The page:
In recent years, space exploration has drawn increased attention and its potential impacts on the climate and much more can’t be ignored.
The recent space tourism competition between Virgin Galactic, Blue Origin, and SpaceX is negatively affecting the environment and hastening global warming due to its frequent rocket launches. Black carbon particles released by rockets are nearly 500 times more effective at trapping heat in the atmosphere. The trapped heat, as you know, leads to global warming.
A hybrid engine powers the spacecraft used by Branson’s Virgin Galactic. These engines produce a lot of soot as they burn rubber and other fuels.
An hour-and-a-half-long space tourism flight produces the same amount of pollution as a 10-hour transatlantic flight.
Given Virgin Galactic’s plans to fly guests numerous times each day, this is cause for concern. A recent study found that although currently the space tourism only contributes 0.02% of world black carbon emissions. But, after three years of more than once-daily rocket launches, it would be responsible for 6% of warming.
India in space tourism
Through ISRO’s Gaganyaan program, India is also set into enter space tourism realm.
Gaganyaan is India’s first human mission to space. If this is successful, it will definitely open more avenues in the aeronautics.
Not just this, ISRO is a prominent name in the space research. They have produced some cost-effective alternatives in context to space travel.
Space tourism will be a manner to show off the wealth for some, and for some it’ll be an speculate to cheer for. Somewhat like in the Gladiator movie. There are researches to
But, why isn’t space tourism a great or even a good idea?
What does it do the environment, and should this even be our priority as a human community.
Impact on Ozone Layer
At the moment, there is now little overall ozone loss from rockets. Although, the current growth trends in space tourism point to the possibility of future ozone depletion in the Arctic in the spring. This is due to the fact that stratospheric ozone is particularly vulnerable to contaminants from solid-fuel rockets, re-entry heating from spacecraft that are returning, and debris.
After the effective implementation of the Montreal Protocol, Ozone layer can rebound due to daily or weekly rocket launches for space tourism can jeopardise the Ozone layer.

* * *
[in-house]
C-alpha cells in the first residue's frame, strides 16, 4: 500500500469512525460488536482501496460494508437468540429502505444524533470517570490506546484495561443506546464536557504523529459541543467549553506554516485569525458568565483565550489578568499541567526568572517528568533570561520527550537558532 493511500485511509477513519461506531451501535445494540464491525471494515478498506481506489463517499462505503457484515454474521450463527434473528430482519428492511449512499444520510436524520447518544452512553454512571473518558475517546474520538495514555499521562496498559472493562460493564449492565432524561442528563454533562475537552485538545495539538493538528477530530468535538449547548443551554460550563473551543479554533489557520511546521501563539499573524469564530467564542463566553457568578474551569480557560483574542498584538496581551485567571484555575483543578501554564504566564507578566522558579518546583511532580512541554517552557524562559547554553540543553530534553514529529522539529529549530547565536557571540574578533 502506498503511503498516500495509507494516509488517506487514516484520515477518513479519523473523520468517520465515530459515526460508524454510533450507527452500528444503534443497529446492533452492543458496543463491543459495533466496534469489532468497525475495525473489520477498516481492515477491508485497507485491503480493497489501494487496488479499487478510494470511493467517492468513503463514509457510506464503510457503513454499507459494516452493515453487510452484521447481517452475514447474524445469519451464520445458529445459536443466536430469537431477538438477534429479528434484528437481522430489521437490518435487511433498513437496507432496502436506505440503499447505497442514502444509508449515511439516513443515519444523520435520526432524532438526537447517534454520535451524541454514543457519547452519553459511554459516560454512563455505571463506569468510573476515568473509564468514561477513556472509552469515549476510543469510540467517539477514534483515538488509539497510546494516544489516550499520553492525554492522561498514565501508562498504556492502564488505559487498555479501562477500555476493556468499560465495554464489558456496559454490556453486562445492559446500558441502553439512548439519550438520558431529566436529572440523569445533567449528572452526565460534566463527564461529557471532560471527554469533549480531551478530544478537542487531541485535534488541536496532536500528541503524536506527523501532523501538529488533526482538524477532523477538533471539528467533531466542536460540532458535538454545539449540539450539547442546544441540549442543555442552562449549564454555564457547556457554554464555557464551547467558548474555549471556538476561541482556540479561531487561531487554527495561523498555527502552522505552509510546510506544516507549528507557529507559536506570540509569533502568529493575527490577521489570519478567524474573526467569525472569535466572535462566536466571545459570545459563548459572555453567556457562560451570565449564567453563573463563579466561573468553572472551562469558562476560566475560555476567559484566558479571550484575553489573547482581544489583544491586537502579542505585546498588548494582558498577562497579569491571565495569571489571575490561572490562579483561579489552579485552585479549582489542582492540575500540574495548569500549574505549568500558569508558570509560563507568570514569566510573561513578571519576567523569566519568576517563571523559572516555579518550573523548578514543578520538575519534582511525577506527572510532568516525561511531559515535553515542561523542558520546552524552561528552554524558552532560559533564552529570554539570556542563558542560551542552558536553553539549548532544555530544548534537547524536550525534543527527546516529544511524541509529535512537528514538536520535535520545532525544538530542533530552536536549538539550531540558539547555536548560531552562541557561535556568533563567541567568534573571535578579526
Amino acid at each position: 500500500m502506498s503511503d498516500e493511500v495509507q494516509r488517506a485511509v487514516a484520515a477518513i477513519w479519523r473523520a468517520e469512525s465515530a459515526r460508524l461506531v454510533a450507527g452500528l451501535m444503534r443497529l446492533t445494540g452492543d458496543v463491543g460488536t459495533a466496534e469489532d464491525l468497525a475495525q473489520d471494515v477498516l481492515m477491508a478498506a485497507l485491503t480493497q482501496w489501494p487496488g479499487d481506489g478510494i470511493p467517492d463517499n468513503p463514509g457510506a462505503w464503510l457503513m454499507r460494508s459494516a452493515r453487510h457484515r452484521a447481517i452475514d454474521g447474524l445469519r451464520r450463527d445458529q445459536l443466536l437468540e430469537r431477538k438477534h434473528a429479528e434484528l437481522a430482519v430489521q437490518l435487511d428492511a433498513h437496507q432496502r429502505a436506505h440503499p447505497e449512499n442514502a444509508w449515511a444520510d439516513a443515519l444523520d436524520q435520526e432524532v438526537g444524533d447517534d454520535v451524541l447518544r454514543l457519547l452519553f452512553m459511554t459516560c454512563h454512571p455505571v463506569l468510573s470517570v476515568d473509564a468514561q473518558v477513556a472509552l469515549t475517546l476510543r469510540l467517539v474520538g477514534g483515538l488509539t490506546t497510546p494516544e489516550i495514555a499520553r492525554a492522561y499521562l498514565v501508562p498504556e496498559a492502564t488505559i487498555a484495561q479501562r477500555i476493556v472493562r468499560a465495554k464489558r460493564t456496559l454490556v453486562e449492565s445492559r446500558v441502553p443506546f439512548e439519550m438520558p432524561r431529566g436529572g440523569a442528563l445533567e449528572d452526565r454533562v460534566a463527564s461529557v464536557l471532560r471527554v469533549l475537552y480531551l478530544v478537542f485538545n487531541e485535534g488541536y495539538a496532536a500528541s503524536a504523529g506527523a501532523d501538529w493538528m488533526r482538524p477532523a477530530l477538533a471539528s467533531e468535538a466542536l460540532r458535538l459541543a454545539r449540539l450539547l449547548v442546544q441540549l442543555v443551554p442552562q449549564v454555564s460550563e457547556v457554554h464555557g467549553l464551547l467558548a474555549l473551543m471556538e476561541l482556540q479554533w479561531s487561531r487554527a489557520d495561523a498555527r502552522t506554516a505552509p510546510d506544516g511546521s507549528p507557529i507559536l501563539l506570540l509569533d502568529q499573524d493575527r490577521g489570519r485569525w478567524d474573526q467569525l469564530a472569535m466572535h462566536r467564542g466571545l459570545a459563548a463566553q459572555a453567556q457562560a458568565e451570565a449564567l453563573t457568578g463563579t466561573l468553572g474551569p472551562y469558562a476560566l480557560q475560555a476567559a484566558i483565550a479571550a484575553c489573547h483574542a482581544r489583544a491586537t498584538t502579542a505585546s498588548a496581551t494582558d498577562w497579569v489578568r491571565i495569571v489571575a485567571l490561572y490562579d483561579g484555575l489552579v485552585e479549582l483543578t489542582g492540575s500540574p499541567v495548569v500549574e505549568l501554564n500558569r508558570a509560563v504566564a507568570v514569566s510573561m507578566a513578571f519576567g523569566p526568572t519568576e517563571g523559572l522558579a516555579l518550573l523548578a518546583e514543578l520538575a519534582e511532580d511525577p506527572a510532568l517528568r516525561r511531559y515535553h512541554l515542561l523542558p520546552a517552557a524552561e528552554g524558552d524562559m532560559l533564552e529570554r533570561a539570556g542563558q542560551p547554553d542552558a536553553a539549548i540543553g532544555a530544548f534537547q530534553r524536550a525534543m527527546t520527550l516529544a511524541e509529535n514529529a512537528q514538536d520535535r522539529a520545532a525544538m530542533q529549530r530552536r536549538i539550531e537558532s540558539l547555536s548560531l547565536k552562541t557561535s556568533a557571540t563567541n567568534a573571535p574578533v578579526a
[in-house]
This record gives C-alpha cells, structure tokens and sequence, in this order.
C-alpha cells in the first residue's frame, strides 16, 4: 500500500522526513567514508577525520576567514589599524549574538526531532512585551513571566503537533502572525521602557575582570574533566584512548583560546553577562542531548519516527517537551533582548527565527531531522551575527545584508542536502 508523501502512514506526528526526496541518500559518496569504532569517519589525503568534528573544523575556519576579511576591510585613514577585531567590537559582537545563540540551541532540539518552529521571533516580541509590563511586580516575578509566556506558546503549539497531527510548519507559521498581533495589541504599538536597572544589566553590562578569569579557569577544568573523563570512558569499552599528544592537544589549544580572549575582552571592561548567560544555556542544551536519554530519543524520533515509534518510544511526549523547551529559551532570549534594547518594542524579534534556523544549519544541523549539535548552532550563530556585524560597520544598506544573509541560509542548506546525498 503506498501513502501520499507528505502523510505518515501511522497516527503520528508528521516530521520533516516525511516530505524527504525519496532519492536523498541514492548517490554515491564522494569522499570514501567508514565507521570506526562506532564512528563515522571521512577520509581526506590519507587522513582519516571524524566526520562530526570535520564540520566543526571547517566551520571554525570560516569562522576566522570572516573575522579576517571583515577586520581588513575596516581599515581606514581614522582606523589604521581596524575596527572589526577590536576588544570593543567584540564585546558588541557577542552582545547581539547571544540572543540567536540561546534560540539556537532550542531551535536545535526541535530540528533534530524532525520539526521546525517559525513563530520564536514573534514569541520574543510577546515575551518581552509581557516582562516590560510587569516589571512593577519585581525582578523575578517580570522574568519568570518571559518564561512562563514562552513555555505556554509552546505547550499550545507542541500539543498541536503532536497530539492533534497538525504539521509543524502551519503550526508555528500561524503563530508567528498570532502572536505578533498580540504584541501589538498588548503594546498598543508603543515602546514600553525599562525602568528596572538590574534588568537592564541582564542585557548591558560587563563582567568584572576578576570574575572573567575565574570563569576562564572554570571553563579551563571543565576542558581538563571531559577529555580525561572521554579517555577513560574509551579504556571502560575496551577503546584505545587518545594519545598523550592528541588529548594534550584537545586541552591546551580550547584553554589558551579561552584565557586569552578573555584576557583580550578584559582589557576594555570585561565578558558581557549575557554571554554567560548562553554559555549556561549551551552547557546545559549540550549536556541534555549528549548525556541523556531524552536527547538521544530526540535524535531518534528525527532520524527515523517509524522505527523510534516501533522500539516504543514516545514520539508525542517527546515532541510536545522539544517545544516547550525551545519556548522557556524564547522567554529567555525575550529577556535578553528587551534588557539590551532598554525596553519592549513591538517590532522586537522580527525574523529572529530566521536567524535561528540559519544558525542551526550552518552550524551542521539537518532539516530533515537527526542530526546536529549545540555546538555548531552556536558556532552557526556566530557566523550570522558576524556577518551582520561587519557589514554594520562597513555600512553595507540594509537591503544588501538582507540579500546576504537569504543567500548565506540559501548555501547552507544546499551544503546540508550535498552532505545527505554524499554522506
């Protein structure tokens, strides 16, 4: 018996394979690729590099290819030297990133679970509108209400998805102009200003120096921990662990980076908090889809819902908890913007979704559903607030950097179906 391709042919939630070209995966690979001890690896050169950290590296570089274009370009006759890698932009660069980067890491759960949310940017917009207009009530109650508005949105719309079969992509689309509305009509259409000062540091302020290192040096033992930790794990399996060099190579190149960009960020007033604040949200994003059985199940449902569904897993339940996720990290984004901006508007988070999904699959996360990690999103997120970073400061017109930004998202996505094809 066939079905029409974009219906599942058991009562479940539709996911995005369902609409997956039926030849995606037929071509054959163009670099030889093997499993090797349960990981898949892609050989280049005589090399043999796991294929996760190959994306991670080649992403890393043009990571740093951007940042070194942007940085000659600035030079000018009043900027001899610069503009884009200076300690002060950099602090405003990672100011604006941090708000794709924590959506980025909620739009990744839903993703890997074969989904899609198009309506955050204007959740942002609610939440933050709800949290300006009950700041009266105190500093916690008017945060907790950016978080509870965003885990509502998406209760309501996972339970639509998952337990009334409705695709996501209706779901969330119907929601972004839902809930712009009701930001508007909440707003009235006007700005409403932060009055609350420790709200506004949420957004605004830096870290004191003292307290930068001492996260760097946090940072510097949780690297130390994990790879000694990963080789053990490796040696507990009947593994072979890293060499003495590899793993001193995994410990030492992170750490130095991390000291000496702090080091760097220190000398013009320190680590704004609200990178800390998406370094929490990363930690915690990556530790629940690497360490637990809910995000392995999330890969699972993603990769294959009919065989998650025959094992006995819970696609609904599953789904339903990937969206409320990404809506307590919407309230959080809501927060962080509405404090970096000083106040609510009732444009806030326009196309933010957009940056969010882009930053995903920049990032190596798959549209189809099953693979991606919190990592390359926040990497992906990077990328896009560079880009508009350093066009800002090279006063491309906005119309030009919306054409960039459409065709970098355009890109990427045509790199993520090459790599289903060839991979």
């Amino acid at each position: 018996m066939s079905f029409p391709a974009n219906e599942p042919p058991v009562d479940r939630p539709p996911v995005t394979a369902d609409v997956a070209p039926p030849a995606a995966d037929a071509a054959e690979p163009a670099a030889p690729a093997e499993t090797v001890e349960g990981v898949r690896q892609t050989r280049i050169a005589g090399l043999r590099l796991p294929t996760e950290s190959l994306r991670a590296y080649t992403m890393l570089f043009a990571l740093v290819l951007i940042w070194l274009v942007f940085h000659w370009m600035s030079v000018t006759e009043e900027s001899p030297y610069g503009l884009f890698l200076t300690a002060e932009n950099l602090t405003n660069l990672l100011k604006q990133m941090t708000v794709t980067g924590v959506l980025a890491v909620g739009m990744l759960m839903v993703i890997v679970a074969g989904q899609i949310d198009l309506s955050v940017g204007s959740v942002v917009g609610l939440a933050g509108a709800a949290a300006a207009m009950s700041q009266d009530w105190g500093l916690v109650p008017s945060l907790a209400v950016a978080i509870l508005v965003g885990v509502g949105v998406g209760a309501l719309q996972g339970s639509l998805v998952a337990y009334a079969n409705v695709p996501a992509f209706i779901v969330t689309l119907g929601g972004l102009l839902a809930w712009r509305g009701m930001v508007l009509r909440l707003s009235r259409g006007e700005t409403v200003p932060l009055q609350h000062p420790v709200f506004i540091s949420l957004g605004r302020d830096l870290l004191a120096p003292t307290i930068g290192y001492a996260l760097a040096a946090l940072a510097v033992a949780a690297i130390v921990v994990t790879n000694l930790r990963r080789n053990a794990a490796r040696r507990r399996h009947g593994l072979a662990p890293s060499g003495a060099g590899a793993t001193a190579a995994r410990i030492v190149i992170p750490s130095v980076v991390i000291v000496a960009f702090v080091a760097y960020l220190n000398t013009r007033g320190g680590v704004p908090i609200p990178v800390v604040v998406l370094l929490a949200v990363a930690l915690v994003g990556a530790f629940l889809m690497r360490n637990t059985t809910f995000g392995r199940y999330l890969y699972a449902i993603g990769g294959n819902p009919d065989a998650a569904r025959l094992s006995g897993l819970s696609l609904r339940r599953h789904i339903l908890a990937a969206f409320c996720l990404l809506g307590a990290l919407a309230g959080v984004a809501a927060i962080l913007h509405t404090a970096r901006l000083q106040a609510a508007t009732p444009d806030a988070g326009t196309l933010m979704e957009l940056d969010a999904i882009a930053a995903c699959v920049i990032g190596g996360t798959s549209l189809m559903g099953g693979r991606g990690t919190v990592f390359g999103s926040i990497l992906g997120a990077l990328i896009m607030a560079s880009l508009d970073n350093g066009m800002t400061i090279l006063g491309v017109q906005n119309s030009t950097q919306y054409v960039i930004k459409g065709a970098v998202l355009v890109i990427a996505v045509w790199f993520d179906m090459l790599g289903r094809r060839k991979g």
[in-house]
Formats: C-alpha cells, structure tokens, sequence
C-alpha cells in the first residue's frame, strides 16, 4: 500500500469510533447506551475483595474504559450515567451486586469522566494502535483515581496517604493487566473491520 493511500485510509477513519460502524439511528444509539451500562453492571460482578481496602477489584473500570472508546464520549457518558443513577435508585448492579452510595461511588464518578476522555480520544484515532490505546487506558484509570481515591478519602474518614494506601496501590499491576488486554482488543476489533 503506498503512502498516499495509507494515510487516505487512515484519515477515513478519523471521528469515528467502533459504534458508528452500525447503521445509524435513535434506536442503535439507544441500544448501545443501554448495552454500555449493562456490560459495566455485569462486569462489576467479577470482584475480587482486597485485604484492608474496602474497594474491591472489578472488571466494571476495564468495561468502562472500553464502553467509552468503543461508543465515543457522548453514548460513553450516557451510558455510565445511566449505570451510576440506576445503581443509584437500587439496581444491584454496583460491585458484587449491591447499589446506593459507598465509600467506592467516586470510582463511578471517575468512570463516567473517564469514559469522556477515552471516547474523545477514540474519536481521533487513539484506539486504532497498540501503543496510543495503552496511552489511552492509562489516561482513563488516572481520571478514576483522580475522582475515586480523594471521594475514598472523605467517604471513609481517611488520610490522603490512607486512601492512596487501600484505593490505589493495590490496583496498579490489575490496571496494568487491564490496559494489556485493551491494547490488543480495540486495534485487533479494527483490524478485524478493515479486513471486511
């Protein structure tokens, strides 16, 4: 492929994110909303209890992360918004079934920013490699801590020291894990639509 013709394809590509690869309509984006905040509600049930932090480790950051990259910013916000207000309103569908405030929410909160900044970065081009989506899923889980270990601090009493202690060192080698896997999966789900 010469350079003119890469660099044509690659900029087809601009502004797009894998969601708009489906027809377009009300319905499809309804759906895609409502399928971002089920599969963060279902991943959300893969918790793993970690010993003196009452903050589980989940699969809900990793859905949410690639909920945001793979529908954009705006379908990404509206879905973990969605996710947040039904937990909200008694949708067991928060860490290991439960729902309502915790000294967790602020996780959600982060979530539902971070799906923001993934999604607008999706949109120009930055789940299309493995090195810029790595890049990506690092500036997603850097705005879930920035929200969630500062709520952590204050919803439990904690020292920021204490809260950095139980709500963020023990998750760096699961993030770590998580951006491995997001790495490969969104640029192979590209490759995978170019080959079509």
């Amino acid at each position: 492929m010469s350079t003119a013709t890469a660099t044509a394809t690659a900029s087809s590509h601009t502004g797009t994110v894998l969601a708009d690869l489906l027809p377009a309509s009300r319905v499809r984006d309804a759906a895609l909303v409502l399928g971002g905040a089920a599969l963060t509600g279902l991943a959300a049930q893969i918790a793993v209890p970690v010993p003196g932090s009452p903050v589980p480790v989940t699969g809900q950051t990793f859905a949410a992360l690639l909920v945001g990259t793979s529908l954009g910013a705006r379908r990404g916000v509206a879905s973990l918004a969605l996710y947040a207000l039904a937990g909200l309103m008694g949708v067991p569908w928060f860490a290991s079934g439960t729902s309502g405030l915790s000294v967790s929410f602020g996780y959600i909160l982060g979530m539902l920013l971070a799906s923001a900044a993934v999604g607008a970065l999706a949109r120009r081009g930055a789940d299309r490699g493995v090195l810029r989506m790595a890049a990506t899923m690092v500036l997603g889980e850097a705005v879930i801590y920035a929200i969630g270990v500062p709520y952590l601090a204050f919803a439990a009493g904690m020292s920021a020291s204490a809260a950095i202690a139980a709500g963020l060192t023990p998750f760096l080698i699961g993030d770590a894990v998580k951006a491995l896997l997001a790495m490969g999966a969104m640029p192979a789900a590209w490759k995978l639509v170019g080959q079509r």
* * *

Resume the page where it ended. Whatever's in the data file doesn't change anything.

The Montreal Protocol, established in 1987, was adopted by several nations to protect the Earth’s Ozone layers. The nations were advised to regulate the production and consumption of the regulating nearly 100 chemicals. These chemicals were called ODS a.k.a. Ozone Depleting Substances.
It is the first convention to be universally ratified by every nation in the world and is regarded as one of the most effective environmental measures on a global scale. Without this deal, according to the United Nations Environment Programme (UNEP), ozone depletion would have grown by more than ten times by 2050 compared to current levels.
All space debris that comes from Earth-launched objects and is kept in orbit until it re-enters the atmosphere. Some objects can return quickly in lower orbits of a few hundred kilometres. After a few years, they frequently re-enter the atmosphere and, for the most part, burn up, preventing them from reaching the ground. But at greater altitudes of 36,000 km, where communications and weather satellites are frequently deployed in geostationary orbits, trash or satellites left behind can continue to circle the Earth for hundreds or even thousands of years.
Space Tourism will also significantly increase the space junk emitted. This is something that still hasn’t been addressed by companies vouching for space tourism yet.
The climate impact of the space travel or space tourism is well-known. The article briefly mentions the same as well. How important these space travels, or tourism are is a question of conscious then anything else.
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